Malcom Knowles theory of adult learning
The Andragogy theory by Knowles primarily focuses on adult learning experience as well as effective adult education approaches (Knowles, 1984). The theory contends that adults expect to be accountable for their decisions, and they are self-directed. As a result, adults often design their learning schedules and are encouraged to commit to their studies (Knowles, 1975). Adult education is also collaborative because adults compared to children, like working together and reviewing each other’s coursework with the primary objective of comprehending a subject. Besides, adult learning is rather casual, and grades do not matter, as adult instructors focus on the process rather than the content of the subject (Knowles, 1984). Therefore, strategies such as self-evaluation, simulations, role-playing, and case studies are integral.
The theory is based on four main principles. These principles include: adult learning is not content-oriented rather problem centered; adults prefer subjects that exhibit immediate impact on their personal life or job; experience as well as making errors forms the basis of their learning, and adults must be taken into consideration in the evaluation and planning of their instruction(Knowles, 1975). These principles were evident in the Theoretical Foundations for Nursing Roles and Practice class. For instance, the course contents applied to my personal life and will inform various elements of my future job. For instance, the course entails learning various conceptions including contemporary influence on the nursing profession and professional nursing role concepts. The course further evaluates the importance of nursing as a practice, theory, or science as well as the application of nursing roles to leadership, research, and practice. The use and structure of the nursing theory is also discussed. Additionally, the course content provided me with an opportunity to discover different elements of my life and guidance my actions. Besides, most of the instructions were task-oriented, which made the learning process more effective and interesting.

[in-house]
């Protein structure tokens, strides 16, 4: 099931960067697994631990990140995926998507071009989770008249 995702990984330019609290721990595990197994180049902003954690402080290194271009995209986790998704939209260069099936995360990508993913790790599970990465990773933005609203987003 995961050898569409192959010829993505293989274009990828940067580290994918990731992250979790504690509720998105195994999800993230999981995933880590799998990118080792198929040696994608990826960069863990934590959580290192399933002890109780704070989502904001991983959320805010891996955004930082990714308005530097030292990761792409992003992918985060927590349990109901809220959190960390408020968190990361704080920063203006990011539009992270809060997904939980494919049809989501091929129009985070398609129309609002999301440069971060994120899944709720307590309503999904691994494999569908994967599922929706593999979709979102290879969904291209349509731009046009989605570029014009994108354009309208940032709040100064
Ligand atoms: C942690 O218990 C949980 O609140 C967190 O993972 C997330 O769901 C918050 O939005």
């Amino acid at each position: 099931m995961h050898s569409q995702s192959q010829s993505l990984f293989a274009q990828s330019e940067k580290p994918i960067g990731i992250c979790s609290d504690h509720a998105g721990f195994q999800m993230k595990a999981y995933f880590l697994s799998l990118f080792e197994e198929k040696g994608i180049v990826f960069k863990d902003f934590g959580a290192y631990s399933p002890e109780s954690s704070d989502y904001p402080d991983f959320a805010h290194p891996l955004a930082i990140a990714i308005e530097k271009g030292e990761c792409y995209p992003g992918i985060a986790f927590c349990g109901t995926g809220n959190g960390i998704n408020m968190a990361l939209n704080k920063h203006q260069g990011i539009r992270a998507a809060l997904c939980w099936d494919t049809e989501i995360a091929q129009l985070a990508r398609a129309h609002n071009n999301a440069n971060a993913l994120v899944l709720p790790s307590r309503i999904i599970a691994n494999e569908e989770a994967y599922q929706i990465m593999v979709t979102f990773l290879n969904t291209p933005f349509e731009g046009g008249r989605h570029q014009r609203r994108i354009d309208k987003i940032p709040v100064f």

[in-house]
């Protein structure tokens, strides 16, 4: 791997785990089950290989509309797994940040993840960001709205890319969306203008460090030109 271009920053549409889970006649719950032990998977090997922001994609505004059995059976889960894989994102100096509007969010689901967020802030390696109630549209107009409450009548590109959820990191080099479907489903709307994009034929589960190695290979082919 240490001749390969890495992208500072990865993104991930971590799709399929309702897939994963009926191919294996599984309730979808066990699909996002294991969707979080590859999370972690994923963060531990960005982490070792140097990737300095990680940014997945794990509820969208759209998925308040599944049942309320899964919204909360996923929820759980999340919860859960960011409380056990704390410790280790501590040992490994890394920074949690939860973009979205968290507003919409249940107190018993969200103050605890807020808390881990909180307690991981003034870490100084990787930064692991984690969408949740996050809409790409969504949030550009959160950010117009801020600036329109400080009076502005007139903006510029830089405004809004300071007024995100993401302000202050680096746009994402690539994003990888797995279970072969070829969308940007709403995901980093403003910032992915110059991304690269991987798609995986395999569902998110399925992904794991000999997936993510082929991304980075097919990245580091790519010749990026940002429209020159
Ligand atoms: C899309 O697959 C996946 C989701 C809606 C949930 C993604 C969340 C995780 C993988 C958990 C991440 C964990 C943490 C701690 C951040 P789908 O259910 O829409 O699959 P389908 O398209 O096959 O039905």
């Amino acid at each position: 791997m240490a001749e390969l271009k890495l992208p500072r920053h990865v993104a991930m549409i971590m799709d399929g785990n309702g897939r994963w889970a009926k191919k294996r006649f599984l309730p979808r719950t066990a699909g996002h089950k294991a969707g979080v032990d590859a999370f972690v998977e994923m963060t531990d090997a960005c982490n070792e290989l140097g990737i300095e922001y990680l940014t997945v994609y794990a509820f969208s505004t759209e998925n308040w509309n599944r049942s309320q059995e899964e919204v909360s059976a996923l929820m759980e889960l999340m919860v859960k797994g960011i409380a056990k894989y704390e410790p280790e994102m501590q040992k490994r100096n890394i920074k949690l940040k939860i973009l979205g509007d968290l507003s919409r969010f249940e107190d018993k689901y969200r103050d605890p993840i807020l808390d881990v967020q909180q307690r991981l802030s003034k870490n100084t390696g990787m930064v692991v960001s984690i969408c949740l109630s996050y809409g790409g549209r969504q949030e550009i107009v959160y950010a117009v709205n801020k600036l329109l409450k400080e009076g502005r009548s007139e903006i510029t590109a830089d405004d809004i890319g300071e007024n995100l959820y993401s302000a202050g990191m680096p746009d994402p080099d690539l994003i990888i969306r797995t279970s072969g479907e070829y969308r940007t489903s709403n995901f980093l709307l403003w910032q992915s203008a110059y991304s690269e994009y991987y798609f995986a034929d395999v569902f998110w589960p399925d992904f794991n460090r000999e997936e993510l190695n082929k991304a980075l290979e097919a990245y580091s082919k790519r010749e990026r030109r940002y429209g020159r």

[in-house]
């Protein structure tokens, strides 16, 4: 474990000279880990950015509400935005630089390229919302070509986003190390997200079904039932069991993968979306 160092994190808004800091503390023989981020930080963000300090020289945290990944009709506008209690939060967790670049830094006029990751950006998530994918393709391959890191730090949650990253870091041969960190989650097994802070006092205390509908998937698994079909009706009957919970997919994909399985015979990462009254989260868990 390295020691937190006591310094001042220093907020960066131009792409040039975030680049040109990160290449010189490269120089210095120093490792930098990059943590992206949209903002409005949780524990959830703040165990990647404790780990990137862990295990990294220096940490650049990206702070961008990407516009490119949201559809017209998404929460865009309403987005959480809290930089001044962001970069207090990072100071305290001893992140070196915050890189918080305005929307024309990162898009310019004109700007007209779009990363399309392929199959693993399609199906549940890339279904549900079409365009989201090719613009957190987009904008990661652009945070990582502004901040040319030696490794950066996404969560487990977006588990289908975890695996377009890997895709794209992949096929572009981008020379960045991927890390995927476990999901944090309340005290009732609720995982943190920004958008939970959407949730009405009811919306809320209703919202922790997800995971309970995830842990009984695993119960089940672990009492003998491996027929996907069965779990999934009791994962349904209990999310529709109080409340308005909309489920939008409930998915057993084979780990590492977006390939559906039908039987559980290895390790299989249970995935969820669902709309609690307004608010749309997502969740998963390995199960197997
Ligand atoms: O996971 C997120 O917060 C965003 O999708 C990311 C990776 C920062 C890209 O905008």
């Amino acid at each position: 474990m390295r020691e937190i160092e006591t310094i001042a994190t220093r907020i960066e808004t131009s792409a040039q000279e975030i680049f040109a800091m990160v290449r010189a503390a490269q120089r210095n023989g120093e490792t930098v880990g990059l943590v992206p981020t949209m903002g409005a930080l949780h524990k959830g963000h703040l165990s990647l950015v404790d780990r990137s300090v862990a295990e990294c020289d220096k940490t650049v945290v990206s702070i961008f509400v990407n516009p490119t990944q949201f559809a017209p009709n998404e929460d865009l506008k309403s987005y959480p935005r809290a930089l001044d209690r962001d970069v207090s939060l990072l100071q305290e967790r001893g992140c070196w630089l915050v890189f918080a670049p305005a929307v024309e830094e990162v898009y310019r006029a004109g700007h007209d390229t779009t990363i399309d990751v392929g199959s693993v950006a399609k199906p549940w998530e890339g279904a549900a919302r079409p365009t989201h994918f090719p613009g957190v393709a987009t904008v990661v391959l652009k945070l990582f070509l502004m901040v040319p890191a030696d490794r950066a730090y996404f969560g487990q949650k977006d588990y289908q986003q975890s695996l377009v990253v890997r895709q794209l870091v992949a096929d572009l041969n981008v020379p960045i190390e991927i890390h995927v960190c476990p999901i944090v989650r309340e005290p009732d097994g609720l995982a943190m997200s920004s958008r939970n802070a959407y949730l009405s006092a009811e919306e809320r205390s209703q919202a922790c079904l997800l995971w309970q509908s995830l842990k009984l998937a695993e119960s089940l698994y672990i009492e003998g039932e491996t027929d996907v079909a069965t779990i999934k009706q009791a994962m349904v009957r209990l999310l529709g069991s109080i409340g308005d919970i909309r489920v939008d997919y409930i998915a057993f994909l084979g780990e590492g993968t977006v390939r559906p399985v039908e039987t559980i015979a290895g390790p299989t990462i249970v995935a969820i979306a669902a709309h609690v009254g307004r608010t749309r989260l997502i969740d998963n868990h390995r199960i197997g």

Knowles, M. (1975). Self-Directed learning. Chicago: Follet Press.
Knowles, M. (1984). Andragogy in action. San Francisco: Jossey-Bass.
Knowles, M. (1984). The adult learner: A neglected species (3rd Ed.). Houston: Gulf Publishing.